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Topics - bspisak

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All Grain Brewing / Beta-Glucans and Fermentability, Body and Head.
« on: May 15, 2010, 06:56:07 AM »
Noonan in New Lager Brewing pp26 says,

"One of the consequences of forced malting is insufficient hydrolysis of beta-glucans to glucose by beta-glucanase enzymes which are denatured above 140F and do not usually survive kilning.... With reasonably well converted malt, manageable amounts of beta-glucans may be liberated from hemicellulose by proteolytic enzymes during a 95-113F (35-45C) mash rest and contribute to a beer's fermentability, body, and foam head."

Palmer in How to Brew, 3rd pp145 says,

"Most of the beta glucan in barley is degraded during malting (from 4 to 6% by weight to less than 0.5%) ... for well-modified malts."

What this seems to be saying is that for well-modified malts, beta-glucanase has been denatured and is no  longer available to break down the 0.5% of remaining beta-glucans. However, by resting the mash at 95-113F the proteolytic (!?) enzymes will free up these remaining beta-glucans such that they can contribute to a beer's fermentabilty, body and head.

So, does this make sense to anyone?

Yeast and Fermentation / Oops - Skipped my diacetyl rest. Now what?
« on: February 25, 2010, 12:15:39 AM »

I made a Kolsch with 2565 with an 8 day primary fermentation at 60F, then racked to a secondary for another 7 days at 60F then took it to 45F to get the yeast to floc. The next step is to slowly drop it to 32F. This schedule was recommended by another brewer more experienced with lagers than I.

Anyway, I somehow dumped my first hydro sample when I racked to secondary and didn't sample it again until now (at 45F.) The problem is, I can taste diacetyl. It's not strong, but definitely there and if it remains at this level, it will not be to my liking. I'm certainly more sensitive than some to diacetyl, so again, the levels aren't high, but detectable and I'd rather have them cleaned up a bit.

So, my question is what to do?  Is it too late to do a diacetyl rest? I brought the beer back up to 65F last night and the yeast were rousted a bit from me moving the carboy. I didn't want to roust too much because I've been told 2565 is a b**** to floc, and that was the whole point of the crash from 60F to 45F. Should I add some yeast nutrient to get them active again?  Or should I have just left it alone?

From what I understand about lager fermentations, the yeast stay active even at lager temps, so should I just drop it slowly to 32F and wait it out?  Will it clean up?  If so, what's the point of a diacetyl rest?  What level of diacetyl do you have to be at before you have to worry about it not cleaning up during lagering?


Yeast and Fermentation / WLP002 Attenuation
« on: February 23, 2010, 06:07:49 AM »

So I made an American Amber with an OG=1.074 and pitched a WLP002 starter. It ended up at an FG=1.016. That's an apparent attenuation of 77% which is good for this yeast (White Labs says 63-70% is typical.)  However, the beer was still too sweet on my palate. So, I pitched some WLP001 and that brought it down to 1.013, for a final attenuation of 81.5%  Tastes much better.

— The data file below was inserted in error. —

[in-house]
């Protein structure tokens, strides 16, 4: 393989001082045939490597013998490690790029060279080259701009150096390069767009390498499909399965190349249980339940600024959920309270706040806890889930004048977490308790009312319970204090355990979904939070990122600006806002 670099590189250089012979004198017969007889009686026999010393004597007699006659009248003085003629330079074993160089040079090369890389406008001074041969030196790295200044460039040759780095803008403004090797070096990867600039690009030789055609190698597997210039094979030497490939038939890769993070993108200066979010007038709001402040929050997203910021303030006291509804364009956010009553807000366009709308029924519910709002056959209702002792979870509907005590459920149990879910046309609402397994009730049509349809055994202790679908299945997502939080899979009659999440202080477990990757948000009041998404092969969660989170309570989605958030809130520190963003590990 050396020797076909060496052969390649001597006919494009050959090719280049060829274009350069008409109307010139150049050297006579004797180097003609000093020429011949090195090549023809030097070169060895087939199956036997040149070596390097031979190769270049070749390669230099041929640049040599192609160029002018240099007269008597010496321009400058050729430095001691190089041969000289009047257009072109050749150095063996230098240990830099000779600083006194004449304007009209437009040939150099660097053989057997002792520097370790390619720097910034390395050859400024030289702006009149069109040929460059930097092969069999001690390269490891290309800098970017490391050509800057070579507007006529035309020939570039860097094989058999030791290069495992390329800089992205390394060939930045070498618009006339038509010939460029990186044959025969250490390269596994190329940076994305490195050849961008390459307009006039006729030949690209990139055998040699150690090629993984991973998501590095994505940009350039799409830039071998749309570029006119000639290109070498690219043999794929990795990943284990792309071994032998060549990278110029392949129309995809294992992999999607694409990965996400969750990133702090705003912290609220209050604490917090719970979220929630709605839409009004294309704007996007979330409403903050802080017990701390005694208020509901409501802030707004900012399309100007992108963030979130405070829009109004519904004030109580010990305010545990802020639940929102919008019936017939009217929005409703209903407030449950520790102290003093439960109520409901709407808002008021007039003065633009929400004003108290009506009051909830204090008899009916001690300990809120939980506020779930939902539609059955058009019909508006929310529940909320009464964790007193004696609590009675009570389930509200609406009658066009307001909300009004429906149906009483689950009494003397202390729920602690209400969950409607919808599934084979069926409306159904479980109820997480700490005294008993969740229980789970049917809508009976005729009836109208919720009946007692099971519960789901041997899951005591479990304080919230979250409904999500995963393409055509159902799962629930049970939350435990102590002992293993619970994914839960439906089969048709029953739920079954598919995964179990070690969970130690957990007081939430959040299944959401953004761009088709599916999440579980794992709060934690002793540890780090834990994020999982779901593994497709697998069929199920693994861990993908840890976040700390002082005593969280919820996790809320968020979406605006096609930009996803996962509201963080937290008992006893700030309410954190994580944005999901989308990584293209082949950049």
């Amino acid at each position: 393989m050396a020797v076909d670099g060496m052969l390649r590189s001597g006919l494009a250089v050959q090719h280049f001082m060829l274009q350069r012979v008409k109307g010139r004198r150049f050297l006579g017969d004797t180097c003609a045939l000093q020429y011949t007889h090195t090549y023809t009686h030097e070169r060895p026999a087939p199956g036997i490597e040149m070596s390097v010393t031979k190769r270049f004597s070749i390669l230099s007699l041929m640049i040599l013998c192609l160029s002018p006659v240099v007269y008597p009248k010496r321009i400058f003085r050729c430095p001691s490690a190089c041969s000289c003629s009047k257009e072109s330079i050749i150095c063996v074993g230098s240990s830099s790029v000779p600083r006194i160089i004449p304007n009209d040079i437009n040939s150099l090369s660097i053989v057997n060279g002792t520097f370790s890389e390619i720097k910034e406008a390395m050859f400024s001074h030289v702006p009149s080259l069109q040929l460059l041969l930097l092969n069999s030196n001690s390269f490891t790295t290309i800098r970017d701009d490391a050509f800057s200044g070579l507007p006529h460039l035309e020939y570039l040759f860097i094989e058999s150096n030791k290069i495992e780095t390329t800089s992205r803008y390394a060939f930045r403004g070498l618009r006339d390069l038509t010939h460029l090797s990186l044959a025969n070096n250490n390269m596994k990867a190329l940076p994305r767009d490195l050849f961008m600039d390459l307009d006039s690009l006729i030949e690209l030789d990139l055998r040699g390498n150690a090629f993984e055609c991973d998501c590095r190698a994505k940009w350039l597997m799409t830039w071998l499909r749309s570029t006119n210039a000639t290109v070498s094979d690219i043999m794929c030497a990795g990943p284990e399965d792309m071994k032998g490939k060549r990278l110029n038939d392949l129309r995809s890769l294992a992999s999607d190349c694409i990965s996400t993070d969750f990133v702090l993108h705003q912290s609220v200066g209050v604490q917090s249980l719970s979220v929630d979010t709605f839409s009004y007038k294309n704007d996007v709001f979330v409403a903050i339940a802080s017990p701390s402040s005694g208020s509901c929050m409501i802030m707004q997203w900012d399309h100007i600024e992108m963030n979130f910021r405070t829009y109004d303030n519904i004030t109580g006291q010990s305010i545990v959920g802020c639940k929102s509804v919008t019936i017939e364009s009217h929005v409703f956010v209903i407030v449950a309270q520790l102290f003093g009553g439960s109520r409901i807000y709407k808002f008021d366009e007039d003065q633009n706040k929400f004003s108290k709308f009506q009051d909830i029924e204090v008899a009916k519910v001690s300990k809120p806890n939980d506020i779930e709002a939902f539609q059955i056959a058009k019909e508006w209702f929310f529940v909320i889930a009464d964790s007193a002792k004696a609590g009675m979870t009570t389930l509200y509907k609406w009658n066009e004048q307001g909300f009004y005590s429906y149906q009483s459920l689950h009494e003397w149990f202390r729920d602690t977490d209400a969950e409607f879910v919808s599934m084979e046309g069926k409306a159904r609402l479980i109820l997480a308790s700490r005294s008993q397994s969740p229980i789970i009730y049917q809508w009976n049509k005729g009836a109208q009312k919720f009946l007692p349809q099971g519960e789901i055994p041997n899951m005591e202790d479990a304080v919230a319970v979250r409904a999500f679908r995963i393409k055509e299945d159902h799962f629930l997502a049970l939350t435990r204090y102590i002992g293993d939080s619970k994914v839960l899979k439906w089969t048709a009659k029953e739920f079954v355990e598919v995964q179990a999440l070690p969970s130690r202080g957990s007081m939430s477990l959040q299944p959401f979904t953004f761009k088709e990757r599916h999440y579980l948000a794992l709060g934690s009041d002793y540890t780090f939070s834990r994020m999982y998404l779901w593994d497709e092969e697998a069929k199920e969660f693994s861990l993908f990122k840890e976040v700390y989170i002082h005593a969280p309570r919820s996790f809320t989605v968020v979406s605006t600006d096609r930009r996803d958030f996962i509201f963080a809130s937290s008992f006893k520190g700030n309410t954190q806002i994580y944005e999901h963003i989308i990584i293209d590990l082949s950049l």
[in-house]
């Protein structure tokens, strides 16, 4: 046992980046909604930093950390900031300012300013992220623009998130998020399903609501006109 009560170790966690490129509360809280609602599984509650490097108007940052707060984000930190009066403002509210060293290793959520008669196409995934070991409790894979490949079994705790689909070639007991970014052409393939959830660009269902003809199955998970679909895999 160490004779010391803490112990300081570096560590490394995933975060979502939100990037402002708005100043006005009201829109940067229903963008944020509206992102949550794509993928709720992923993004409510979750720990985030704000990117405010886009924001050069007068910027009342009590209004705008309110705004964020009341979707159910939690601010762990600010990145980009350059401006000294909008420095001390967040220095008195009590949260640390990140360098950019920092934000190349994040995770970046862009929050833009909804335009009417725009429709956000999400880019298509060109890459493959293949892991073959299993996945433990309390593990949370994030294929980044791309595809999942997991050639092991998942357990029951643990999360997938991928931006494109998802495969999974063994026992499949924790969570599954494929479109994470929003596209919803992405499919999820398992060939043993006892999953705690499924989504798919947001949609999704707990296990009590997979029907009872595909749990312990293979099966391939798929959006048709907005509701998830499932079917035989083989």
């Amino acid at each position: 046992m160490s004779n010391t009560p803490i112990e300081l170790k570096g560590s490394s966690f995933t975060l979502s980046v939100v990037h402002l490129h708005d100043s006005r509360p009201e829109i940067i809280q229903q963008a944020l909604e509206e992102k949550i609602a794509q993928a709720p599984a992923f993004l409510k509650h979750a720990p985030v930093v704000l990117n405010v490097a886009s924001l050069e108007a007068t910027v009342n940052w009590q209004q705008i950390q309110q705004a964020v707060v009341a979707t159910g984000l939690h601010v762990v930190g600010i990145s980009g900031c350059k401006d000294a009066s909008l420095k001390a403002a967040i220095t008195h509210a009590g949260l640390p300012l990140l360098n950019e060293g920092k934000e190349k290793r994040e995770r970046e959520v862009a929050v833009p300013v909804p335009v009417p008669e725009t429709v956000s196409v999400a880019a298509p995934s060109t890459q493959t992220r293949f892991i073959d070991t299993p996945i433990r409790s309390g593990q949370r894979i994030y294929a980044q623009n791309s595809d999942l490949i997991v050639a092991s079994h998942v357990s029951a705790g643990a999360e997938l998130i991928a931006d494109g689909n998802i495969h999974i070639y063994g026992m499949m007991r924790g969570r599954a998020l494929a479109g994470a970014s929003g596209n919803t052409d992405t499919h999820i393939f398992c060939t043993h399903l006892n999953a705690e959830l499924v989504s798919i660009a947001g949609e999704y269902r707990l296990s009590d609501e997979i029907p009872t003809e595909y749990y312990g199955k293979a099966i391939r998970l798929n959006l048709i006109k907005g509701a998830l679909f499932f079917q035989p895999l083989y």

So, my question is, what do people see with WLP002?  Is that kind of attenuation more typical, or did I just get lucky?

I've also heard folks have good luck with rousting and even adding some extra yeast nutrient and/or simple sugar partway through fermentation.  Same question as earlier: Will WLP002 attenuate even further doing this?

Finally, I overshot my mash temp of of 154 and hit 158. I knocked a couple of degrees off that such that my mash profile was something like 158->156 for 10 minutes, then 156->155 for 50 minutes. So, my next question is, if I would have hit a lower mash temp, would WLP002 have attenuated even more?  Or should I always plan on pitching a finishing yeast

As an interesting side note, I had heard of people using beano, but the it keeps breaking down dextrins until it is done or denatured at 130F. So, as an experiment, I took two equal 1/2 gallon growlers and fermented one with straight WLP001 and the other with WLP001 plus a beano tab.  As already stated, the one with just WLP001 went to 1.013. The interesting thing is that the one with the beano finished at 1.001 and it may not yet be done!  It still had some bubbles. 


General Homebrew Discussion / PIlsner Break
« on: January 16, 2010, 04:19:33 AM »

First time brewing pilsner.  Usually brew ales.  Got a huge chunky break soon after boil.  ???

Is that hot break?  Pretty early?  Is it something specific to PIlsner malt? 


General Homebrew Discussion / Iodine Test from WHERE?
« on: January 16, 2010, 04:14:17 AM »

So, I'm waiting for my pilsner mash at 147 to convert.... keep testing from the top of the mash and keep getting black.  I'm pushing 2 hours and still showing starch... light bulb... I check from a bit of runoff from the valve and viola!  I show good.  I test again from the top and show black.

So... what's going on?


I have a straight braided line as a manifold in my mash tun and usually batch sparge. I recently used this setup and did a fly sparge and got horrible efficiency. Is it because of my manifold?  I would think fly would give better results then batch on a given tun design, but maybe that's not the case?  Maybe I'm just barking up the wrong tree?

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